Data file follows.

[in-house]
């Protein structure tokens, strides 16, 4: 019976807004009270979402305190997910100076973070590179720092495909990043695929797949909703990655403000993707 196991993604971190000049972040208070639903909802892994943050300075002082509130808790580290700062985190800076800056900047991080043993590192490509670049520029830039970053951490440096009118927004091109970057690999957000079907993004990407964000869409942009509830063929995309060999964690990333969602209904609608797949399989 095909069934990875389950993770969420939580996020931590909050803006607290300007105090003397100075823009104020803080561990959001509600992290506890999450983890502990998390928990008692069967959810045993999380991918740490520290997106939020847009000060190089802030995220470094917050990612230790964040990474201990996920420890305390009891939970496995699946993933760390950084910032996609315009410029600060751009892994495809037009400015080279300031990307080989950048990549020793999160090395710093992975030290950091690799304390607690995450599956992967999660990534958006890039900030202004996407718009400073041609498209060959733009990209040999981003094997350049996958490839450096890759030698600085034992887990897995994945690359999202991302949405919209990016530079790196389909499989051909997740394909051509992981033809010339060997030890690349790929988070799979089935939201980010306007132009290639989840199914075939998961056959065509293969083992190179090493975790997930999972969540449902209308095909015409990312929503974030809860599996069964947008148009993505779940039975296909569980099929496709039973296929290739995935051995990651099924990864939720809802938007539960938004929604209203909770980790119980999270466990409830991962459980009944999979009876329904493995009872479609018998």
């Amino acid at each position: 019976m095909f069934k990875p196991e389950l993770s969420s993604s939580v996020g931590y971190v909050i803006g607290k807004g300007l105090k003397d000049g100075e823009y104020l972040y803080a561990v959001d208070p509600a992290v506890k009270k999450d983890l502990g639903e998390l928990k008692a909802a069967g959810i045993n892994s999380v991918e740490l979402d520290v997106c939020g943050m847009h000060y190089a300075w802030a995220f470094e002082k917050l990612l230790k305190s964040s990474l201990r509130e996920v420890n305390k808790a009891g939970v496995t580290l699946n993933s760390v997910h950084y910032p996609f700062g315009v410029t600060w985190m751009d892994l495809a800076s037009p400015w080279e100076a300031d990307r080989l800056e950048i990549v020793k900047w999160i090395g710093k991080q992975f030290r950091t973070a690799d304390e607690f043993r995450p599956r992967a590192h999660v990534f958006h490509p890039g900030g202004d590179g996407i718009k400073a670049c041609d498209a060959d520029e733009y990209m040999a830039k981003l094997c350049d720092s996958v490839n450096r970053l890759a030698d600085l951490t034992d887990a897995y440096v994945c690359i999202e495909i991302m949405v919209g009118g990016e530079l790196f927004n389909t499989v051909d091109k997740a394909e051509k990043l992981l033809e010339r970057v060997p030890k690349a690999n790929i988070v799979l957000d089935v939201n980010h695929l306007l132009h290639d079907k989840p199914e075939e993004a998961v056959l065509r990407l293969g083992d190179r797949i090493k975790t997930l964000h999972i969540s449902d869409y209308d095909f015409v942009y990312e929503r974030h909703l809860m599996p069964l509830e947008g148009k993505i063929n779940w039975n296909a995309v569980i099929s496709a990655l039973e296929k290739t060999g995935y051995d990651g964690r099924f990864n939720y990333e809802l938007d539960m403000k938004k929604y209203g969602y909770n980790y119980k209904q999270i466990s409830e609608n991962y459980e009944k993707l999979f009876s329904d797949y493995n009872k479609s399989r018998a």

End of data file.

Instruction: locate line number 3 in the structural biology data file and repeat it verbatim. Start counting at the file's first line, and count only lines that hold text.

């Amino acid at each position: 019976m095909f069934k990875p196991e389950l993770s969420s993604s939580v996020g931590y971190v909050i803006g607290k807004g300007l105090k003397d000049g100075e823009y104020l972040y803080a561990v959001d208070p509600a992290v506890k009270k999450d983890l502990g639903e998390l928990k008692a909802a069967g959810i045993n892994s999380v991918e740490l979402d520290v997106c939020g943050m847009h000060y190089a300075w802030a995220f470094e002082k917050l990612l230790k305190s964040s990474l201990r509130e996920v420890n305390k808790a009891g939970v496995t580290l699946n993933s760390v997910h950084y910032p996609f700062g315009v410029t600060w985190m751009d892994l495809a800076s037009p400015w080279e100076a300031d990307r080989l800056e950048i990549v020793k900047w999160i090395g710093k991080q992975f030290r950091t973070a690799d304390e607690f043993r995450p599956r992967a590192h999660v990534f958006h490509p890039g900030g202004d590179g996407i718009k400073a670049c041609d498209a060959d520029e733009y990209m040999a830039k981003l094997c350049d720092s996958v490839n450096r970053l890759a030698d600085l951490t034992d887990a897995y440096v994945c690359i999202e495909i991302m949405v919209g009118g990016e530079l790196f927004n389909t499989v051909d091109k997740a394909e051509k990043l992981l033809e010339r970057v060997p030890k690349a690999n790929i988070v799979l957000d089935v939201n980010h695929l306007l132009h290639d079907k989840p199914e075939e993004a998961v056959l065509r990407l293969g083992d190179r797949i090493k975790t997930l964000h999972i969540s449902d869409y209308d095909f015409v942009y990312e929503r974030h909703l809860m599996p069964l509830e947008g148009k993505i063929n779940w039975n296909a995309v569980i099929s496709a990655l039973e296929k290739t060999g995935y051995d990651g964690r099924f990864n939720y990333e809802l938007d539960m403000k938004k929604y209203g969602y909770n980790y119980k209904q999270i466990s409830e609608n991962y459980e009944k993707l999979f009876s329904d797949y493995n009872k479609s399989r018998a």